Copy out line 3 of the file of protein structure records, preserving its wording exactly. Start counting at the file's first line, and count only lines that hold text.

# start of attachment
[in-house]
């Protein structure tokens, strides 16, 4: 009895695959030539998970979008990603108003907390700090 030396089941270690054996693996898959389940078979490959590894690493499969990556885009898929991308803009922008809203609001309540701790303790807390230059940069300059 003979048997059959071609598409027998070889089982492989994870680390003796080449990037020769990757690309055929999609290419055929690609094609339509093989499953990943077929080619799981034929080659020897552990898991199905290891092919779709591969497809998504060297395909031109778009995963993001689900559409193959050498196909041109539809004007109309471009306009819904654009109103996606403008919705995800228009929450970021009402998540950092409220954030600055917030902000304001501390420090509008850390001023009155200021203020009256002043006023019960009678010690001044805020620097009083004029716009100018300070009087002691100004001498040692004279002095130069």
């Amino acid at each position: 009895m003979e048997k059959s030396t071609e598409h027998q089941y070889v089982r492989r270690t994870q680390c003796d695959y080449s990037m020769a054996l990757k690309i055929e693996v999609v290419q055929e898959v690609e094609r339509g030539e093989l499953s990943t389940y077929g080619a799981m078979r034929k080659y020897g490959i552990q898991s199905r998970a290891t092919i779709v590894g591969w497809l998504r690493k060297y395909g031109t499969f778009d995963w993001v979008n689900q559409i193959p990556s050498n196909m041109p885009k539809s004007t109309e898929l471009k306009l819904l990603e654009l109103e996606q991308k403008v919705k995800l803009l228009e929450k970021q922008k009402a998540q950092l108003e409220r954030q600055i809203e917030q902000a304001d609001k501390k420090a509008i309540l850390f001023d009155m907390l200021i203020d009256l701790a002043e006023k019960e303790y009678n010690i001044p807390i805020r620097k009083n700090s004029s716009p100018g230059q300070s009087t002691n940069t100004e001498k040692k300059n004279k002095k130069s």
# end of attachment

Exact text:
């Amino acid at each position: 009895m003979e048997k059959s030396t071609e598409h027998q089941y070889v089982r492989r270690t994870q680390c003796d695959y080449s990037m020769a054996l990757k690309i055929e693996v999609v290419q055929e898959v690609e094609r339509g030539e093989l499953s990943t389940y077929g080619a799981m078979r034929k080659y020897g490959i552990q898991s199905r998970a290891t092919i779709v590894g591969w497809l998504r690493k060297y395909g031109t499969f778009d995963w993001v979008n689900q559409i193959p990556s050498n196909m041109p885009k539809s004007t109309e898929l471009k306009l819904l990603e654009l109103e996606q991308k403008v919705k995800l803009l228009e929450k970021q922008k009402a998540q950092l108003e409220r954030q600055i809203e917030q902000a304001d609001k501390k420090a509008i309540l850390f001023d009155m907390l200021i203020d009256l701790a002043e006023k019960e303790y009678n010690i001044p807390i805020r620097k009083n700090s004029s716009p100018g230059q300070s009087t002691n940069t100004e001498k040692k300059n004279k002095k130069s």